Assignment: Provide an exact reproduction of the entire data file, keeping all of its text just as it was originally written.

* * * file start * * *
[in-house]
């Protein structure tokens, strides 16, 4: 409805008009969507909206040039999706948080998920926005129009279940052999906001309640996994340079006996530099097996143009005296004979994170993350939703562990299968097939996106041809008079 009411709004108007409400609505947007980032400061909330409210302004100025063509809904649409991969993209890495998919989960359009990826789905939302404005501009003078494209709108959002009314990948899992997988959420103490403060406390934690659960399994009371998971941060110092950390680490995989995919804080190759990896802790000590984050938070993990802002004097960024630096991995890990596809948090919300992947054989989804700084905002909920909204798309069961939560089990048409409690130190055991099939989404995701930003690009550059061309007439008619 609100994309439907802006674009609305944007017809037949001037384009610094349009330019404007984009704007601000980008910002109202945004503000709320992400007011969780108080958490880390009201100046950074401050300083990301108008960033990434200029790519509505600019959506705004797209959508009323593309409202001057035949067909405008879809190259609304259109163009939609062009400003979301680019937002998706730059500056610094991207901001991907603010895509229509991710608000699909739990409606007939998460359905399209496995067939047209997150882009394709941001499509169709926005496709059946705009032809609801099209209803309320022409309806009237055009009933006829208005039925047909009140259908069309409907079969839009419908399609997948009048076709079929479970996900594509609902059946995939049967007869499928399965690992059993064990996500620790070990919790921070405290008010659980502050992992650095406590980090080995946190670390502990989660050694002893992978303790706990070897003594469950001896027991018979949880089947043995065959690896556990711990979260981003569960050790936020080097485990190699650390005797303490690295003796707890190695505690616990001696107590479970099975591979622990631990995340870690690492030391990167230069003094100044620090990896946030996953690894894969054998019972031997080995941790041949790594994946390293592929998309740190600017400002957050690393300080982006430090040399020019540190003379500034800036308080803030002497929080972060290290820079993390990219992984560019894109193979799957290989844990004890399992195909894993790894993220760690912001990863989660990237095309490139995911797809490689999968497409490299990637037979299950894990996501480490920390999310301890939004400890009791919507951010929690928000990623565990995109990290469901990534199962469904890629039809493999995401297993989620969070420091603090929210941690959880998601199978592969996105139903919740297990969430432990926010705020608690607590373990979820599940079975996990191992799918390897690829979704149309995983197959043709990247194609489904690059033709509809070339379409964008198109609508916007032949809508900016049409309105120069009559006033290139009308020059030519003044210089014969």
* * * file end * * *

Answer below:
[in-house]
């Protein structure tokens, strides 16, 4: 409805008009969507909206040039999706948080998920926005129009279940052999906001309640996994340079006996530099097996143009005296004979994170993350939703562990299968097939996106041809008079 009411709004108007409400609505947007980032400061909330409210302004100025063509809904649409991969993209890495998919989960359009990826789905939302404005501009003078494209709108959002009314990948899992997988959420103490403060406390934690659960399994009371998971941060110092950390680490995989995919804080190759990896802790000590984050938070993990802002004097960024630096991995890990596809948090919300992947054989989804700084905002909920909204798309069961939560089990048409409690130190055991099939989404995701930003690009550059061309007439008619 609100994309439907802006674009609305944007017809037949001037384009610094349009330019404007984009704007601000980008910002109202945004503000709320992400007011969780108080958490880390009201100046950074401050300083990301108008960033990434200029790519509505600019959506705004797209959508009323593309409202001057035949067909405008879809190259609304259109163009939609062009400003979301680019937002998706730059500056610094991207901001991907603010895509229509991710608000699909739990409606007939998460359905399209496995067939047209997150882009394709941001499509169709926005496709059946705009032809609801099209209803309320022409309806009237055009009933006829208005039925047909009140259908069309409907079969839009419908399609997948009048076709079929479970996900594509609902059946995939049967007869499928399965690992059993064990996500620790070990919790921070405290008010659980502050992992650095406590980090080995946190670390502990989660050694002893992978303790706990070897003594469950001896027991018979949880089947043995065959690896556990711990979260981003569960050790936020080097485990190699650390005797303490690295003796707890190695505690616990001696107590479970099975591979622990631990995340870690690492030391990167230069003094100044620090990896946030996953690894894969054998019972031997080995941790041949790594994946390293592929998309740190600017400002957050690393300080982006430090040399020019540190003379500034800036308080803030002497929080972060290290820079993390990219992984560019894109193979799957290989844990004890399992195909894993790894993220760690912001990863989660990237095309490139995911797809490689999968497409490299990637037979299950894990996501480490920390999310301890939004400890009791919507951010929690928000990623565990995109990290469901990534199962469904890629039809493999995401297993989620969070420091603090929210941690959880998601199978592969996105139903919740297990969430432990926010705020608690607590373990979820599940079975996990191992799918390897690829979704149309995983197959043709990247194609489904690059033709509809070339379409964008198109609508916007032949809508900016049409309105120069009559006033290139009308020059030519003044210089014969």